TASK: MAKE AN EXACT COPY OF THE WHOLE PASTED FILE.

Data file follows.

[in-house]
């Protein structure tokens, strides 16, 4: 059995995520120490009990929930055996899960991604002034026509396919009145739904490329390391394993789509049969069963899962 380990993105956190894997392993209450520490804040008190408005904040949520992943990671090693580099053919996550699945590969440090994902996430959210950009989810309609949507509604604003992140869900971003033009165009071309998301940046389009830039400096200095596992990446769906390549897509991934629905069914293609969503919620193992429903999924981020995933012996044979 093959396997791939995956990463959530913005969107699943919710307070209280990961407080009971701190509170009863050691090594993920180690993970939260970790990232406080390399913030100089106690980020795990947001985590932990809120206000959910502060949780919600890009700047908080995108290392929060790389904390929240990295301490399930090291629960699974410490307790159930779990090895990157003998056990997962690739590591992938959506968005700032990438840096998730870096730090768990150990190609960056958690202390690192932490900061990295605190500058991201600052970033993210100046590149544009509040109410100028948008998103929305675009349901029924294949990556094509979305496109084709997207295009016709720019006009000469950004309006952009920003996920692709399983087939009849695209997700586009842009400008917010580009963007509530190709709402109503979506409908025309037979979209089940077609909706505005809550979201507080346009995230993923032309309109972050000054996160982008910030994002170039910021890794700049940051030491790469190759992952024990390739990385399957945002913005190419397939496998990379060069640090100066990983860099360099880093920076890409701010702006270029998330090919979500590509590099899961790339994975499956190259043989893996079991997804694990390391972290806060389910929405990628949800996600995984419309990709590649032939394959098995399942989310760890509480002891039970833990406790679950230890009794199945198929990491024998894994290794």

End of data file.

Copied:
[in-house]
């Protein structure tokens, strides 16, 4: 059995995520120490009990929930055996899960991604002034026509396919009145739904490329390391394993789509049969069963899962 380990993105956190894997392993209450520490804040008190408005904040949520992943990671090693580099053919996550699945590969440090994902996430959210950009989810309609949507509604604003992140869900971003033009165009071309998301940046389009830039400096200095596992990446769906390549897509991934629905069914293609969503919620193992429903999924981020995933012996044979 093959396997791939995956990463959530913005969107699943919710307070209280990961407080009971701190509170009863050691090594993920180690993970939260970790990232406080390399913030100089106690980020795990947001985590932990809120206000959910502060949780919600890009700047908080995108290392929060790389904390929240990295301490399930090291629960699974410490307790159930779990090895990157003998056990997962690739590591992938959506968005700032990438840096998730870096730090768990150990190609960056958690202390690192932490900061990295605190500058991201600052970033993210100046590149544009509040109410100028948008998103929305675009349901029924294949990556094509979305496109084709997207295009016709720019006009000469950004309006952009920003996920692709399983087939009849695209997700586009842009400008917010580009963007509530190709709402109503979506409908025309037979979209089940077609909706505005809550979201507080346009995230993923032309309109972050000054996160982008910030994002170039910021890794700049940051030491790469190759992952024990390739990385399957945002913005190419397939496998990379060069640090100066990983860099360099880093920076890409701010702006270029998330090919979500590509590099899961790339994975499956190259043989893996079991997804694990390391972290806060389910929405990628949800996600995984419309990709590649032939394959098995399942989310760890509480002891039970833990406790679950230890009794199945198929990491024998894994290794």